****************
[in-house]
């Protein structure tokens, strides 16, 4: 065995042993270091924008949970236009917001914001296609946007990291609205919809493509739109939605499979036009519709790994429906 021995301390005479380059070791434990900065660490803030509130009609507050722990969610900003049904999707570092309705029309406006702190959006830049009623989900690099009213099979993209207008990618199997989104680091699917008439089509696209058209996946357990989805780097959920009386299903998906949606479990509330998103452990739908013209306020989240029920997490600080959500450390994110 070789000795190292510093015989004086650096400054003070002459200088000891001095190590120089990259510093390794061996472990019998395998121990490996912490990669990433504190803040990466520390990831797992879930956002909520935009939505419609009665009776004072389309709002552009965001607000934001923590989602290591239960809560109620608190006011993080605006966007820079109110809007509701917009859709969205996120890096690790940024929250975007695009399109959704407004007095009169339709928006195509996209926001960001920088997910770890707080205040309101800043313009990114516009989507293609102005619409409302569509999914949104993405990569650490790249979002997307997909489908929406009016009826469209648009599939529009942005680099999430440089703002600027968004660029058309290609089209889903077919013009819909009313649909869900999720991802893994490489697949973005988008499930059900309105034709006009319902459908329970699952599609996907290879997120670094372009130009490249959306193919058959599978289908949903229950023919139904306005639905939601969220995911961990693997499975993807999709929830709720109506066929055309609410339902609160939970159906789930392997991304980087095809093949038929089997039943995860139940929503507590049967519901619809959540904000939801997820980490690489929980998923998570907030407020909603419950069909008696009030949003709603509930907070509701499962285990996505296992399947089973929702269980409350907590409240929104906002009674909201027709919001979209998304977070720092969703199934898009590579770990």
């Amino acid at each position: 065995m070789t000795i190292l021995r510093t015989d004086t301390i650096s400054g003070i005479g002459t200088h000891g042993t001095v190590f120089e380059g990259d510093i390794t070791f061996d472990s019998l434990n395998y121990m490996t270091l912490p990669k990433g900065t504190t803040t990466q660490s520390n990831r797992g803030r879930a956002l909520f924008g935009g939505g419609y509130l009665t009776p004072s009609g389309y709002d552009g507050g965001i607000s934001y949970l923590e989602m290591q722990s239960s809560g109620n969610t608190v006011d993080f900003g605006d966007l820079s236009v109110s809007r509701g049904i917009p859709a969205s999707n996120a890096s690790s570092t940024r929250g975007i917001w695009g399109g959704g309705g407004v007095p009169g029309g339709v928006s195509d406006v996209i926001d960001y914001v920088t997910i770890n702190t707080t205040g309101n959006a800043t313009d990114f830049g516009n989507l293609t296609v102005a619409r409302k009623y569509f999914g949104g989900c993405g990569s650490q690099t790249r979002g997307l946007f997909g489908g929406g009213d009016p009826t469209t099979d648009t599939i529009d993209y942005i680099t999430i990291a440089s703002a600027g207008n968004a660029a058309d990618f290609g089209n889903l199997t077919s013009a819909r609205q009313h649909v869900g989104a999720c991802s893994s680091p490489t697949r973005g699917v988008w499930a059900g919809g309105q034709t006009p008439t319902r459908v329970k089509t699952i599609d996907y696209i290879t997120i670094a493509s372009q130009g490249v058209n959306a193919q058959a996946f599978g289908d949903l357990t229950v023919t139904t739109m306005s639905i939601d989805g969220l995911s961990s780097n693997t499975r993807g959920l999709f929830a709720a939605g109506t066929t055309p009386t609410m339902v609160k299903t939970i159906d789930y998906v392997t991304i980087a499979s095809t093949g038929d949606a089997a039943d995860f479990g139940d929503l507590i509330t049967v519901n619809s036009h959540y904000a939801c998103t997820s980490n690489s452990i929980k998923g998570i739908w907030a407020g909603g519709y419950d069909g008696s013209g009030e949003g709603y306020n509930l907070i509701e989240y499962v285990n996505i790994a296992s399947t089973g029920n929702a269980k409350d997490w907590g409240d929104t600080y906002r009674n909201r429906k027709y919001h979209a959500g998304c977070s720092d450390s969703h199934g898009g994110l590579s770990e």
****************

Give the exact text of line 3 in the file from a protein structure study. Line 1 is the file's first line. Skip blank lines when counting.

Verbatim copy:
């Amino acid at each position: 065995m070789t000795i190292l021995r510093t015989d004086t301390i650096s400054g003070i005479g002459t200088h000891g042993t001095v190590f120089e380059g990259d510093i390794t070791f061996d472990s019998l434990n395998y121990m490996t270091l912490p990669k990433g900065t504190t803040t990466q660490s520390n990831r797992g803030r879930a956002l909520f924008g935009g939505g419609y509130l009665t009776p004072s009609g389309y709002d552009g507050g965001i607000s934001y949970l923590e989602m290591q722990s239960s809560g109620n969610t608190v006011d993080f900003g605006d966007l820079s236009v109110s809007r509701g049904i917009p859709a969205s999707n996120a890096s690790s570092t940024r929250g975007i917001w695009g399109g959704g309705g407004v007095p009169g029309g339709v928006s195509d406006v996209i926001d960001y914001v920088t997910i770890n702190t707080t205040g309101n959006a800043t313009d990114f830049g516009n989507l293609t296609v102005a619409r409302k009623y569509f999914g949104g989900c993405g990569s650490q690099t790249r979002g997307l946007f997909g489908g929406g009213d009016p009826t469209t099979d648009t599939i529009d993209y942005i680099t999430i990291a440089s703002a600027g207008n968004a660029a058309d990618f290609g089209n889903l199997t077919s013009a819909r609205q009313h649909v869900g989104a999720c991802s893994s680091p490489t697949r973005g699917v988008w499930a059900g919809g309105q034709t006009p008439t319902r459908v329970k089509t699952i599609d996907y696209i290879t997120i670094a493509s372009q130009g490249v058209n959306a193919q058959a996946f599978g289908d949903l357990t229950v023919t139904t739109m306005s639905i939601d989805g969220l995911s961990s780097n693997t499975r993807g959920l999709f929830a709720a939605g109506t066929t055309p009386t609410m339902v609160k299903t939970i159906d789930y998906v392997t991304i980087a499979s095809t093949g038929d949606a089997a039943d995860f479990g139940d929503l507590i509330t049967v519901n619809s036009h959540y904000a939801c998103t997820s980490n690489s452990i929980k998923g998570i739908w907030a407020g909603g519709y419950d069909g008696s013209g009030e949003g709603y306020n509930l907070i509701e989240y499962v285990n996505i790994a296992s399947t089973g029920n929702a269980k409350d997490w907590g409240d929104t600080y906002r009674n909201r429906k027709y919001h979209a959500g998304c977070s720092d450390s969703h199934g898009g994110l590579s770990e």